185. Batterham RL, Cowley MA, Small CJ, Herzog H, Cohen MA, Dakin CL, et al. Gut hormone PYY(3-36) physiologically inhibits food intake. Nature. 2002;418:650–4.
186. Michel MC, Beck-Sickinger A, Cox H, Doods HN, Herzog H, Larhammar D, et al. XVI. International Union of Pharmacology recommendations for the nomenclature of neuropeptide Y, peptide YY, and pancreatic polypeptide receptors. Pharmacol Rev. 1998;50:143–50.
187. Lin HC, Zhao XT, Wang L. Intestinal transit is more potently inhibited by fat in the distal (ileal brake) than in the proximal (jejunal brake) gut. Dig Dis Sci. 1997;42:19–25.
188. Lin HC, Zhao XT, Wang L. Jejunal brake: inhibition of intestinal transit by fat in the proximal small intestine. Dig Dis Sci. 1996;41:326–9.
189. Van Citters GW, Lin HC. The ileal brake: a fifteen-year progress report. Curr Gastroenterol Rep. 1999;1:404–9.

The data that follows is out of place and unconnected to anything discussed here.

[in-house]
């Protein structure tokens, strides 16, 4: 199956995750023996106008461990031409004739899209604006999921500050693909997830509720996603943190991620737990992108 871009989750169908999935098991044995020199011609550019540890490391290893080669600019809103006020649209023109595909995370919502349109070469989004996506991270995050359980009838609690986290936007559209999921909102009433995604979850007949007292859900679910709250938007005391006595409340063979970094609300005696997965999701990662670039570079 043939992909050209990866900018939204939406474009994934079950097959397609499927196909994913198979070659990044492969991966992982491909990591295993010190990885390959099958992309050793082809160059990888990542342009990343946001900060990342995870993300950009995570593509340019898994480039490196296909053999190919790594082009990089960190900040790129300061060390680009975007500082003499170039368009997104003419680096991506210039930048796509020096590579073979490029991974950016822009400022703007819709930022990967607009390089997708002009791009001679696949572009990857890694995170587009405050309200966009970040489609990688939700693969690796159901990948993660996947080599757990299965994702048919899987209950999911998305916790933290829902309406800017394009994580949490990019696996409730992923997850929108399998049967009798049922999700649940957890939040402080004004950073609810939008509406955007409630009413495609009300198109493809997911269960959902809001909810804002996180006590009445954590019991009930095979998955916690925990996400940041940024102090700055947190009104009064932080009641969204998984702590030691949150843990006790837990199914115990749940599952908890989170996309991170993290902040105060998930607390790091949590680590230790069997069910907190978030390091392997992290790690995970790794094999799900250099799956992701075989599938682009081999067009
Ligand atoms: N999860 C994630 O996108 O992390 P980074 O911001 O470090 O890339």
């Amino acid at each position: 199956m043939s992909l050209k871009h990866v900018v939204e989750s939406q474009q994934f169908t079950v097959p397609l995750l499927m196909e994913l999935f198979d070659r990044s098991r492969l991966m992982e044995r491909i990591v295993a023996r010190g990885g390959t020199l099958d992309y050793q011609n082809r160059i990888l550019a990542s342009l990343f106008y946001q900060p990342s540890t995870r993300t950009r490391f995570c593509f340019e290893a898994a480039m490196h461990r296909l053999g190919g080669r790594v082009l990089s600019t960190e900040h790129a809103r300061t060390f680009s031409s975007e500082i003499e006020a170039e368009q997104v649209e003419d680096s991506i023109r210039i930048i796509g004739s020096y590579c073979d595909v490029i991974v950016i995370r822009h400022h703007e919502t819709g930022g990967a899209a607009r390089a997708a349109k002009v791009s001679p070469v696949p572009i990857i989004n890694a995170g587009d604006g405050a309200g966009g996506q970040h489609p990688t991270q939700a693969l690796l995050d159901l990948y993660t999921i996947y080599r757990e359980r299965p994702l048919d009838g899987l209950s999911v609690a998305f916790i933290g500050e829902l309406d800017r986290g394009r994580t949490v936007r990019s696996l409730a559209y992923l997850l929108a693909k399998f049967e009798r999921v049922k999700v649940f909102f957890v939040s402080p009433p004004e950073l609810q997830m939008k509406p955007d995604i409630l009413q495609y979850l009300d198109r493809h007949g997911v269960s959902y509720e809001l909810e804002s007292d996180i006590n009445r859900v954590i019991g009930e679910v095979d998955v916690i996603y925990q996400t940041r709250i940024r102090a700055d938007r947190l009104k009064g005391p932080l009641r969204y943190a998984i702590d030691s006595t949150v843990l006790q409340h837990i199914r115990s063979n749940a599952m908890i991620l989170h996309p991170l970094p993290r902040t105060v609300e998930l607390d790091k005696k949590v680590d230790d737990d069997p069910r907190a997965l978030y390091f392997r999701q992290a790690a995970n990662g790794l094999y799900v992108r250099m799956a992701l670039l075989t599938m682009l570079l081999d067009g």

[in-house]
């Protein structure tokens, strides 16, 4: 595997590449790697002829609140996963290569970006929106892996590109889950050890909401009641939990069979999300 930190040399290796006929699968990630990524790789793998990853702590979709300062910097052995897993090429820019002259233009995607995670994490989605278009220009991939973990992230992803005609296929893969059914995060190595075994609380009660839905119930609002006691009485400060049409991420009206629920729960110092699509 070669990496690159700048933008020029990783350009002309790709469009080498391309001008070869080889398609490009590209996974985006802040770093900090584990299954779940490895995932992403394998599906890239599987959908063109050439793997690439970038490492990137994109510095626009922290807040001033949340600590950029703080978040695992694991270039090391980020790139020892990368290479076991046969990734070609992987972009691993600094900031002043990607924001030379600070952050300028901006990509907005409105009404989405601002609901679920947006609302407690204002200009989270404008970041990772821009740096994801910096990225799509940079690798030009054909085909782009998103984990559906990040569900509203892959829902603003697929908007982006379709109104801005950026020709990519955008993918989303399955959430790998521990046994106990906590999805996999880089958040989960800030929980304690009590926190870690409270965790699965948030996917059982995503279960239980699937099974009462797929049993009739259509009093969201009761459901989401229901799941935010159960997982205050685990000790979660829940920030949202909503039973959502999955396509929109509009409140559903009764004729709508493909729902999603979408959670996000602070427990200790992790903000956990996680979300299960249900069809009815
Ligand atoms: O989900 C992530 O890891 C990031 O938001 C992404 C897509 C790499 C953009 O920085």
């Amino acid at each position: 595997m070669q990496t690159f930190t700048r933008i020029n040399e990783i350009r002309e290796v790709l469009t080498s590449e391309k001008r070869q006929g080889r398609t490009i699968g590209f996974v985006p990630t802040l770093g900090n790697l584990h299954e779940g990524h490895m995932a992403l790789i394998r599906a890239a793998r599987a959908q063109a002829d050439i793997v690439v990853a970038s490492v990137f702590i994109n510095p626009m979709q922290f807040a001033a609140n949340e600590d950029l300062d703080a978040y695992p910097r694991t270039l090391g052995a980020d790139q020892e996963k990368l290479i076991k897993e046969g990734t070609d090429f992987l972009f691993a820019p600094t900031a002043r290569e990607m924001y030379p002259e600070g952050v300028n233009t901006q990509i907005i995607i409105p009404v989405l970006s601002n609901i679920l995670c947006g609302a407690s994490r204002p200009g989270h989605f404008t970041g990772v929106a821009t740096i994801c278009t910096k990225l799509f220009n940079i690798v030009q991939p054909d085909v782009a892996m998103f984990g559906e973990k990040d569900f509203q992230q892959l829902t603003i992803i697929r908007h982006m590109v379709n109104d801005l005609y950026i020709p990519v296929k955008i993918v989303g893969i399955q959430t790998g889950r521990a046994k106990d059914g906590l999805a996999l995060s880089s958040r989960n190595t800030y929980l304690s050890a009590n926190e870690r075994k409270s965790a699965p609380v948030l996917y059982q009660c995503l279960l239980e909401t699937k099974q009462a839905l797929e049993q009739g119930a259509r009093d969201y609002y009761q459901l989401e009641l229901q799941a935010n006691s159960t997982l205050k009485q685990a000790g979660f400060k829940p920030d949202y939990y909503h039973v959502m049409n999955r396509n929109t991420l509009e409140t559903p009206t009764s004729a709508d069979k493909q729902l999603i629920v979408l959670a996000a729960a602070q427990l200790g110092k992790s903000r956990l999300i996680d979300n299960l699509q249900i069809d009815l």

190. Ohtani N, Sasaki I, Naito H, Shibata C, Matsuno S. Mediators for fat-induced ileal brake are different between stomach and proximal small intestine in conscious dogs. J Gastrointest Surg. 2001;5:377–82.
191. Pironi L, Stanghellini V, Miglioli M, Corinaldesi R, De Giorgio R, Ruggeri E, et al. Fat-induced ileal brake in humans: a dose-dependent phenomenon correlated to the plasma levels of peptide YY. Gastroenterology. 1993;105:733–9.
192. Maljaars J, Peters HP, Masclee AM. Review article: The gastrointestinal tract: neuroendocrine regulation of satiety and food intake. Aliment Pharmacol Ther. 2007;26 Suppl 2:241–50.
193. Maljaars PW, Peters HP, Mela DJ, Masclee AA. Ileal brake: a sensible food target for appetite control. A Rev Physiol Behav. 2008;95:271–81. 194. Maljaars PW, Symersky T, Kee BC, Haddeman E, Peters HP, Masclee AA.
Effect of ileal fat perfusion on satiety and hormone release in healthy volunteers. Int J Obes (Lond). 2008;32:1633–9.
195. Dubrasquet M, Bataille D, Gespach C. Oxyntomodulin (glucagon-37 or bioactive enteroglucagon): a potent inhibitor of pentagastrin-stimulated acid secretion in rats. Biosci Rep. 1982;2:391–5.
196. Dubrasquet M, Roze C, Ling N, Florencio H. Inhibition of gastric and pancreatic secretions by cerebroventricular injections of gastrin-releasing peptide and bombesin in rats. Regul Pept. 1982;3:105–12.